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Tinder Finally Allows Users to Self-Identify With More Inclusive Gender Options

Though it’s often the butt of many jokes around the online dating scene, Tinder has proven its efficacy at matching folks up on more than a few occasions. Now, though, it’s working to bring folks together in a more inclusive way. In their latest update, they’ve added options to allow users to self-identify however they wish with regards to gender. Options like Trans man and Trans woman have been added to a “More” subcategory under the “I Am” option within everyone’s profile. It’s (unfortunately) not a free-text field that allows just any entry, though the selection options within it are fairly numerous.

Previously, only the options “Man” and “Woman” were allowed, but now, users can search through a longer list of gender identification options including Genderqueer and Non-Binary. The addition of these options is, in part, a response to the fact that trans users of the dating platform were often reported to Tinder as spammers or “fake accounts.” While there isn’t hard data on exactly why people felt the need to report trans users as “fake,” it’s not too much of a stretch to think that much of that prejudice comes from the belief that trans people are not the gender they specify, that they are (you guessed it) “fake” somehow, and are trying to trick users by selecting the “incorrect” gender.

To address such erroneous reports, Tinder has also said that in addition to this feature, they’re working on enhancing the training of their support staff. In their blog post detailing the update, they write:

… we are learning to be a better ally to transgender and gender non-conforming communities by allocating additional resources to our support team, which includes educating our staff about the challenges facing these communities.

While they don’t detail exactly what that education or training might look like, it may be safe to say that it’ll be fairly thorough. This is given the fact that they, very much to their credit, turned to advocates and activists who identify along various points within the gender spectrum to get their input on how this feature should come about. GLAAD’s Transgender Media Program got involved with the development, trans filmmaker and activist Andrea James was also involved, and apparently the update was promoted by the folks at Transparent.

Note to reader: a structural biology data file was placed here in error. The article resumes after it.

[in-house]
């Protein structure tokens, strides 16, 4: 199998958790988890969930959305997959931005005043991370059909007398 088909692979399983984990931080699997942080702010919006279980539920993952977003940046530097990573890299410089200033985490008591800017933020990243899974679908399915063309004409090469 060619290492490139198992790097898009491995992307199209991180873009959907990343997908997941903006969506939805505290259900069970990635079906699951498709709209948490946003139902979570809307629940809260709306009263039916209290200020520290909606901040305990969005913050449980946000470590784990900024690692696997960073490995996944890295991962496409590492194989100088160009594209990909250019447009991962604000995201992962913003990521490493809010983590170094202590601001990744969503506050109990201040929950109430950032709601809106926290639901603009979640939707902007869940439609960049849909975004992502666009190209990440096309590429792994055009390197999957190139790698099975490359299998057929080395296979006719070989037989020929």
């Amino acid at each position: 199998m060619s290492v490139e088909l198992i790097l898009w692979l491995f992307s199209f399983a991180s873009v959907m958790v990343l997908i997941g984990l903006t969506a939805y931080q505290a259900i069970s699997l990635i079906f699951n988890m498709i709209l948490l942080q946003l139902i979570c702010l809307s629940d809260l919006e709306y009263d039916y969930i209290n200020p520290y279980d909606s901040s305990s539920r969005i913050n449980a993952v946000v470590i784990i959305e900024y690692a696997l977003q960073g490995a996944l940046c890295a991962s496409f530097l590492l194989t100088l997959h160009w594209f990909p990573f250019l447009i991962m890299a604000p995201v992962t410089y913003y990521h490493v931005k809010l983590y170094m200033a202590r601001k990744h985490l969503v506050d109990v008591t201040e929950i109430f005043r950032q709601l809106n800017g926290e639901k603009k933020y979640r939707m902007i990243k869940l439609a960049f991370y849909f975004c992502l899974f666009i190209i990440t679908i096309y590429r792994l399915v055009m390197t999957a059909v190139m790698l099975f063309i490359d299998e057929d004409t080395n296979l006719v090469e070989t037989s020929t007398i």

Whether this will help normalize feelings around trans people in general remains, of course, yet to be seen. As well, the safety of those in question remains a general concern. After all, those who identify as trans, genderqueer, or non-binary often face higher risk of assault after disclosing that they are trans to their dating partner. In 2016 alone, 24 trans people have been murdered (with a disproportionate number of those people being trans women of color), often at the hands of people who feel they were “tricked” into dating a trans person. A handful of people in recent history have gotten away with the murder of trans people thanks to something called the “trans panic defense,” wherein somebody can be found to be not guilty based on the fact that they were “surprised” enough by someone’s trans status that they, you know, killed them. While that defense has been outlawed in many states and has generally been discouraged by the American Bar Association, it shows that people often feel justified in brutalizing and assaulting trans people.

Obviously, Tinder’s update and their enhanced training won’t fix these risks and these problems—which are, after all, more deeply rooted in systemic issues regarding gender—but their efforts to normalize and raise exposure to trans people feels like a genuine effort to at least address these things. The addition of the option to place your gender identification right in your profile may help combat such safety issues around dating by allowing people to state up front what their gender is. This absolutely won’t completely remove the risks associated with dating while trans, but again, it may ease a tiny handful of those fears.

In these trying times, it becomes even more important to not only highlight those who are often marginalized in the eyes of others, but to also make sure they feel included, welcomed, and thought of when it comes to many of the privileges that others may enjoy. Dating while trans remains, as ever, something of a risk, but it is heartening to see Tinder follow the same path laid out by OkCupid a while ago, rising to the occasion with this update.

(via The Hollywood Reporter, featured image via Shutterstock/Happy Zoe)

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Jessica Lachenal is a writer who doesn’t talk about herself a lot, so she isn’t quite sure how biographical info panels should work. But here we go anyway. She's the Weekend Editor for The Mary Sue, a Contributing Writer for The Bold Italic (, and a Staff Writer for Spinning Platters ( She's also been featured in Model View Culture and Frontiers LA magazine, and on Autostraddle. She hopes this has been as awkward for you as it has been for her.